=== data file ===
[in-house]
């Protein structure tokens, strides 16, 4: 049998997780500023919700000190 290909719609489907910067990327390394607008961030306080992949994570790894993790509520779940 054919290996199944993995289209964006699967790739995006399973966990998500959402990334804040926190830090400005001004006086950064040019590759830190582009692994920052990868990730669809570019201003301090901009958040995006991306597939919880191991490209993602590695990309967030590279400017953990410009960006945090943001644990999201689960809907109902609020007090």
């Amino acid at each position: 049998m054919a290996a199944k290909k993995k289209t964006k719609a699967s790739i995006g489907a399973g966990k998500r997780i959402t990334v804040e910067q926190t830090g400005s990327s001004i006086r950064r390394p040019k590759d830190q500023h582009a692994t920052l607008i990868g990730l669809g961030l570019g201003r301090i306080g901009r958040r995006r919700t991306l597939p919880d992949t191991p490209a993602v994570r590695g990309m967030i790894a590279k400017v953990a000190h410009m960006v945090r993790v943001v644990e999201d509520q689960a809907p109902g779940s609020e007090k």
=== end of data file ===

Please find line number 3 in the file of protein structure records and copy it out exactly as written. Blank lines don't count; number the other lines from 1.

């Amino acid at each position: 049998m054919a290996a199944k290909k993995k289209t964006k719609a699967s790739i995006g489907a399973g966990k998500r997780i959402t990334v804040e910067q926190t830090g400005s990327s001004i006086r950064r390394p040019k590759d830190q500023h582009a692994t920052l607008i990868g990730l669809g961030l570019g201003r301090i306080g901009r958040r995006r919700t991306l597939p919880d992949t191991p490209a993602v994570r590695g990309m967030i790894a590279k400017v953990a000190h410009m960006v945090r993790v943001v644990e999201d509520q689960a809907p109902g779940s609020e007090k």